John Dearman '81, MM '83

My musical background is pretty damned checkered,” confesses John Dearman. The Minneapolis native began his musical odyssey the night the Beatles played “The Ed Sullivan Show.” He begged for a drum set, but “when my birthday rolled around, I got a baritone ukulele.” Even after upgrading to a proper steel-string, Dearman was turned off by formal study. He learned to play by ear, memorizing hits like “Secret Agent Man” and later picking out Chet Atkins licks from his dad’s records. One less-than-clairvoyant teacher advised Dearman’s father not to waste his money on guitar lessons: his son showed no promise. Studying alone, Dearman supplemented his pop and fingerpickin’ repertoire with Bach and Scarlatti pieces learned from Parkening and Segovia recordings. After high school in Tustin, Calif., he began teaching guitar at a local music store. The story might have ended there had a fellow instructor not offered to introduce him to Celin Romero. Curious, Dearman drove down to Del Mar. “We hung around the house, had some coffee and then I played Scarlatti and some Chet Atkins,” Dearman recalls. “Celin was so into it.”

Dearman was spellbound. “I knew this was exactly what I wanted to do. It wasn’t just the music: it was being with the Romeros, with somebody who was a master of his instrument.” Within weeks, Dearman had sold every instrument he owned – assorted guitars and a banjo – to scratch together enough to buy a handmade Contreras guitar. He began studying with Celin, took occasional lessons with Pepe and Celedonio Romero, and enrolled in community college for much-needed remedial music education. After a year and a half, Pepe encouraged him to transfer to USC.

Today, Dearman still attends community college: He now teaches at El Camino College and Pasadena Community College. Though he sometimes solos on LAGQ recordings, Dearman hasn’t really pursued a solo career. A stickler for originality, he doesn’t see the point: “I look out at the solo guitarists, and they’re all doing the same things,” he carps. Dearman’s philosophy: “You shouldn’t play Sor, Giuliani and Bach unless you’re really extremely rare. Scott is such a one-in-a-million player. Andy has his own repertory, so that’s interesting. And Bill, with his knack for new musical arrangements, gets really creative when he puts together programs.”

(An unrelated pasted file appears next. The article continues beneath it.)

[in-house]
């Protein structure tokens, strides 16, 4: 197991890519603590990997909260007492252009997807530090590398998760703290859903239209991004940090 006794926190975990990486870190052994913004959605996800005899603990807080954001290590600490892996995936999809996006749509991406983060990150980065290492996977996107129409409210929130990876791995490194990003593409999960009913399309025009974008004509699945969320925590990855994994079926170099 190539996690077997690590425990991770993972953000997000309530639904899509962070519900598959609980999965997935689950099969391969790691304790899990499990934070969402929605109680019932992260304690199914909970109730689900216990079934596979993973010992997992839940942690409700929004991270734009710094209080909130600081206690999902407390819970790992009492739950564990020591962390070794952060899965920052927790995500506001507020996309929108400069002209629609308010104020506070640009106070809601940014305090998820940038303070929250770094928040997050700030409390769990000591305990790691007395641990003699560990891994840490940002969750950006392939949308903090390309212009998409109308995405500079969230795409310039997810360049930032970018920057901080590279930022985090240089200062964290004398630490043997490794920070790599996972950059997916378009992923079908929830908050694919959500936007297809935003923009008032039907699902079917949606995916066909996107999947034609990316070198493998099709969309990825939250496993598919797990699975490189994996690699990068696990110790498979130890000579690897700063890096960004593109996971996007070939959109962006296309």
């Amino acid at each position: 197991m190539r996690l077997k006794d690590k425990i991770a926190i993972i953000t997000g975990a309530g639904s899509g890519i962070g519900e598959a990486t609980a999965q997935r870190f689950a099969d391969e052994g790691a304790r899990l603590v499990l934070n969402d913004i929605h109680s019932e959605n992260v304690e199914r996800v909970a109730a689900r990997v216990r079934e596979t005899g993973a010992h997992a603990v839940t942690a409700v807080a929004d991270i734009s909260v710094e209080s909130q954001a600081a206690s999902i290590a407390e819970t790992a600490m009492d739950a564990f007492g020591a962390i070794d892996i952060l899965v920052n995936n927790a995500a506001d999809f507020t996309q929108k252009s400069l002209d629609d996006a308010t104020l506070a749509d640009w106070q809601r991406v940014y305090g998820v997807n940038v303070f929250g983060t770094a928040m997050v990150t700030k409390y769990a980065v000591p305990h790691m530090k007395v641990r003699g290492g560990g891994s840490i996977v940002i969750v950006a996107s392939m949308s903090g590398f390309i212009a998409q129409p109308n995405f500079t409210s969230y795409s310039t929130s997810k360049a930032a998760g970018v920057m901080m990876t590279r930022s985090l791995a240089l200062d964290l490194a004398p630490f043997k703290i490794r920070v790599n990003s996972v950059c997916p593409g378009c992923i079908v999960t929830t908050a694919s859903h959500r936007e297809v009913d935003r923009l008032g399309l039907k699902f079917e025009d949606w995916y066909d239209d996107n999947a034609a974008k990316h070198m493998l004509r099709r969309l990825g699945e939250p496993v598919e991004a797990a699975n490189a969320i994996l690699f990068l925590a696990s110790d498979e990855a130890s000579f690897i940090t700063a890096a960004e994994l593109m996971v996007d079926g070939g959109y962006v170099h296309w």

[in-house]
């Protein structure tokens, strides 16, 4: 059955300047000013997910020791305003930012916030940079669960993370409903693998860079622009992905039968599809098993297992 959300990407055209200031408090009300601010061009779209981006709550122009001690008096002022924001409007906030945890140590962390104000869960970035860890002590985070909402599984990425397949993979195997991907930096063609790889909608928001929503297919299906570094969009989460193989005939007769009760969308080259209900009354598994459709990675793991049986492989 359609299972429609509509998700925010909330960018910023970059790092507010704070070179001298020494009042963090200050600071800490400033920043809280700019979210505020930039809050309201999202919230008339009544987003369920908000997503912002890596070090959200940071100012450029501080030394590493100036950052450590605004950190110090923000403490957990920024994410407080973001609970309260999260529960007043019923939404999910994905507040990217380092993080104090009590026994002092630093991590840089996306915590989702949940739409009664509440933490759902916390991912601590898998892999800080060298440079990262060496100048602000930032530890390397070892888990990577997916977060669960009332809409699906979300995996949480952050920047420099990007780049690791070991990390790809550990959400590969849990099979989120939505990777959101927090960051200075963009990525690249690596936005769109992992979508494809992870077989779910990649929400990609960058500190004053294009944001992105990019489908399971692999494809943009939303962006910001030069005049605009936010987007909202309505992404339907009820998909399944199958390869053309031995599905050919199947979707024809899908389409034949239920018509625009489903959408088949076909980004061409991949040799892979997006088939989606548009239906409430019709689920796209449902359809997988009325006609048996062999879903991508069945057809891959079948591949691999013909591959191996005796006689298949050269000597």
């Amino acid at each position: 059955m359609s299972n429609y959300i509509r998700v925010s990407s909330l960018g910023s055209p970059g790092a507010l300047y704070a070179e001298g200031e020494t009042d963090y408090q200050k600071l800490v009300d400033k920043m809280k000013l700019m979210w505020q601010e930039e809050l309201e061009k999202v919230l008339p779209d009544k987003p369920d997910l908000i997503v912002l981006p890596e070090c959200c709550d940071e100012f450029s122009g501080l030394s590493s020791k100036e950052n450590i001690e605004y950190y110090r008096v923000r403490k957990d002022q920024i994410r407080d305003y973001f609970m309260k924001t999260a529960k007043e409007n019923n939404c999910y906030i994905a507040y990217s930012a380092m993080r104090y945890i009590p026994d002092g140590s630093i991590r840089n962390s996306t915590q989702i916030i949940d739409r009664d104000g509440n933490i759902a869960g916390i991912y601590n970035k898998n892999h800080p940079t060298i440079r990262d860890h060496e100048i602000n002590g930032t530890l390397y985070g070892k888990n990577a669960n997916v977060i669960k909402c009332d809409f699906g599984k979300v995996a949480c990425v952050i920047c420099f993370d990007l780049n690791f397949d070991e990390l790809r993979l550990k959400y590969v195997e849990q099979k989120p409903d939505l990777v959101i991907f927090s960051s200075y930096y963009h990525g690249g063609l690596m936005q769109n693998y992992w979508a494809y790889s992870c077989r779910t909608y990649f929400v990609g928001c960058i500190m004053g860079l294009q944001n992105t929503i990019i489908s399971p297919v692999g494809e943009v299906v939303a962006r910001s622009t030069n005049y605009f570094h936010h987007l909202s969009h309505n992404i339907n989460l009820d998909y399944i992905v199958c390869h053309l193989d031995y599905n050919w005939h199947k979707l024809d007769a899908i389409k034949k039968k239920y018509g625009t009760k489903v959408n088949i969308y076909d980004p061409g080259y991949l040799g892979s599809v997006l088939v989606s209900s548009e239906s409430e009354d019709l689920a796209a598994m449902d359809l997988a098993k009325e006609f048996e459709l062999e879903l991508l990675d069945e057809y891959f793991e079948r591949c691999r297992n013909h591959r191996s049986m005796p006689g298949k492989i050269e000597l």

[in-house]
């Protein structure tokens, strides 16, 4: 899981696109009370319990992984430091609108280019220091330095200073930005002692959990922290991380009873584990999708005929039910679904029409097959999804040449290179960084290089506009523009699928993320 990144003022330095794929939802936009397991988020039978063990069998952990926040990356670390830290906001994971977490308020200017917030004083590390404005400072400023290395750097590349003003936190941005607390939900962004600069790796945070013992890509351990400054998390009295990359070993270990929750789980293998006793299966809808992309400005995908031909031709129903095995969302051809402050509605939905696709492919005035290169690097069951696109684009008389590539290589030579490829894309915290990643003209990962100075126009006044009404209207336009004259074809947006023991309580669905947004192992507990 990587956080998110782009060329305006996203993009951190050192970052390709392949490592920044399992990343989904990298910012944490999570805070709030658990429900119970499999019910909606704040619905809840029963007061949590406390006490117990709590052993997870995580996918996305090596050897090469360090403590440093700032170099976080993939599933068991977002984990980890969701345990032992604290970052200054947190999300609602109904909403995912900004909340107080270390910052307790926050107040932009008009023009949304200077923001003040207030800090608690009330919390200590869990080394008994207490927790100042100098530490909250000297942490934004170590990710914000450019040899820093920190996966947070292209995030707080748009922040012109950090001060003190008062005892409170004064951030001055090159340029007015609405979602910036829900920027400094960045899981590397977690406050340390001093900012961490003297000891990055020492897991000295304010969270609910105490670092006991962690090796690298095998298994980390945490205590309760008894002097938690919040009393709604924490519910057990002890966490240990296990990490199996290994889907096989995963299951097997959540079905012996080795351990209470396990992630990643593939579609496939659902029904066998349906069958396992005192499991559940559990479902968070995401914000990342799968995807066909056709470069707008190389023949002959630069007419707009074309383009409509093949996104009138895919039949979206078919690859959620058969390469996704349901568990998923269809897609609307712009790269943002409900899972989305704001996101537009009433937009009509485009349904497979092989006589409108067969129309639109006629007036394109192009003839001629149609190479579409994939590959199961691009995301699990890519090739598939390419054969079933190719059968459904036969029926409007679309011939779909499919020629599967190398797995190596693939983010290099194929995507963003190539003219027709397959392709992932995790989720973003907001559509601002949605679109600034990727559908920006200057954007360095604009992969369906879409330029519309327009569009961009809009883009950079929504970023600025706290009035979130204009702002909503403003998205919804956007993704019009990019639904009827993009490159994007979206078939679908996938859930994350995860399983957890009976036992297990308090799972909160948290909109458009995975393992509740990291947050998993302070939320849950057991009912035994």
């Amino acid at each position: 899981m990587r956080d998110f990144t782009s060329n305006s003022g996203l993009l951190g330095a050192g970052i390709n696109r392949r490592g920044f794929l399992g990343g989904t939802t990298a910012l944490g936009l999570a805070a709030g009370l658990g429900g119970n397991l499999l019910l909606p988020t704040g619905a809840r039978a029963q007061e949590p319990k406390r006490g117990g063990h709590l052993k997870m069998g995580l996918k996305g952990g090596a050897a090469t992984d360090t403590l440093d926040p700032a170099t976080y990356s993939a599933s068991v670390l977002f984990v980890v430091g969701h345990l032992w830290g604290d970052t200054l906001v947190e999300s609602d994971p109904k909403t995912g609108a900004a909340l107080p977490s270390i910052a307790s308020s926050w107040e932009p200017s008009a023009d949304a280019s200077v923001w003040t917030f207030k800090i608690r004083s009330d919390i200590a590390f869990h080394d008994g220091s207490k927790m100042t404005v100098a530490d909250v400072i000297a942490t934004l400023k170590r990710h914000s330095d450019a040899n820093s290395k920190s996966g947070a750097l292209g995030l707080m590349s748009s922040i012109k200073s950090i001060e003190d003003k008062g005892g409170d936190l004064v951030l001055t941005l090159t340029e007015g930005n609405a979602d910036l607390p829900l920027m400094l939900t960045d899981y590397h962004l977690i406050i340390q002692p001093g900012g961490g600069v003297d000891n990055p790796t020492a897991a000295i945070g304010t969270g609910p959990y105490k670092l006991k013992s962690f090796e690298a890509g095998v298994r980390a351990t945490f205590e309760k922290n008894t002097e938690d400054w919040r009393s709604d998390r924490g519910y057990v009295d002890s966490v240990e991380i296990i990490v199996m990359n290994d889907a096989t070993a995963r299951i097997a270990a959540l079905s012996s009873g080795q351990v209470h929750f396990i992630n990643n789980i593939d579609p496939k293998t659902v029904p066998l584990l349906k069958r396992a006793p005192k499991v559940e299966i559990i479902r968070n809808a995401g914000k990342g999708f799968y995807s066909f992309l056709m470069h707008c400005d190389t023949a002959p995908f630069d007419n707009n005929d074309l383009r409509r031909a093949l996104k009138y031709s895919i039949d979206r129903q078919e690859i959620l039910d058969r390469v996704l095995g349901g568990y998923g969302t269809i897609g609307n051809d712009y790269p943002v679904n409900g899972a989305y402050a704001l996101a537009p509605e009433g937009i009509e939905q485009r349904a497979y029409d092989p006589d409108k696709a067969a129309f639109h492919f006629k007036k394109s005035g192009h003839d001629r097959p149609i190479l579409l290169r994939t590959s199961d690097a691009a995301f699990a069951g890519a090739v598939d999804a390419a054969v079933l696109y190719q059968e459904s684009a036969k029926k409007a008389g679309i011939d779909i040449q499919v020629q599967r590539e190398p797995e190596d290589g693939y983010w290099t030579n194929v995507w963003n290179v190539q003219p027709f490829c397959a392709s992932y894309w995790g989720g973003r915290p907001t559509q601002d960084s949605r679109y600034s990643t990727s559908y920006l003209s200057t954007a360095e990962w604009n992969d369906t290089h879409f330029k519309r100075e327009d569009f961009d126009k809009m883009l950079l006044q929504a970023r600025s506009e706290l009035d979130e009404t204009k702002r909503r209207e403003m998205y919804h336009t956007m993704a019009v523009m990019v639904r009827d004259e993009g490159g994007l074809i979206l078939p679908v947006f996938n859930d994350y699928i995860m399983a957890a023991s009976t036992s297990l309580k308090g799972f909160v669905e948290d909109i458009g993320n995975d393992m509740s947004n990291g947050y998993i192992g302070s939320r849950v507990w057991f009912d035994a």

Dearman’s checkered past comes in handy for the LAGQ, which often capitalizes on his fingerpickin’ finesse. He fills out the ensemble’s register on a seven-string classical with extended highs and lows. Dearman ordered the custom guitar after the quartet had hit a wall on a Brandenburg concerto arrangement. Other quartets have followed Dearman’s lead, adding a seven-string for flexibility. “A guitar quartet is not like a string quartet or saxophone quartet, which all have different instruments,” he points out. “It’s more like a giant harp or a super-guitar.”

Photo by Pamela Springsteen

Bill Kanengiser '81, MM '83

Related Links

The Astonshing LAGQ
They’ve been called the world’s tightest pop band and a 22-year homework assignment.

The Guitar Century
Now a staple of both concert hall and conservatory, the classical guitar wasn’t always so popular.

LAGQ Profiles

Scott Tennant '86
John Dearman '81, MM '83
Bill Kanengiser '81, MM '83
Andrew York MM '86

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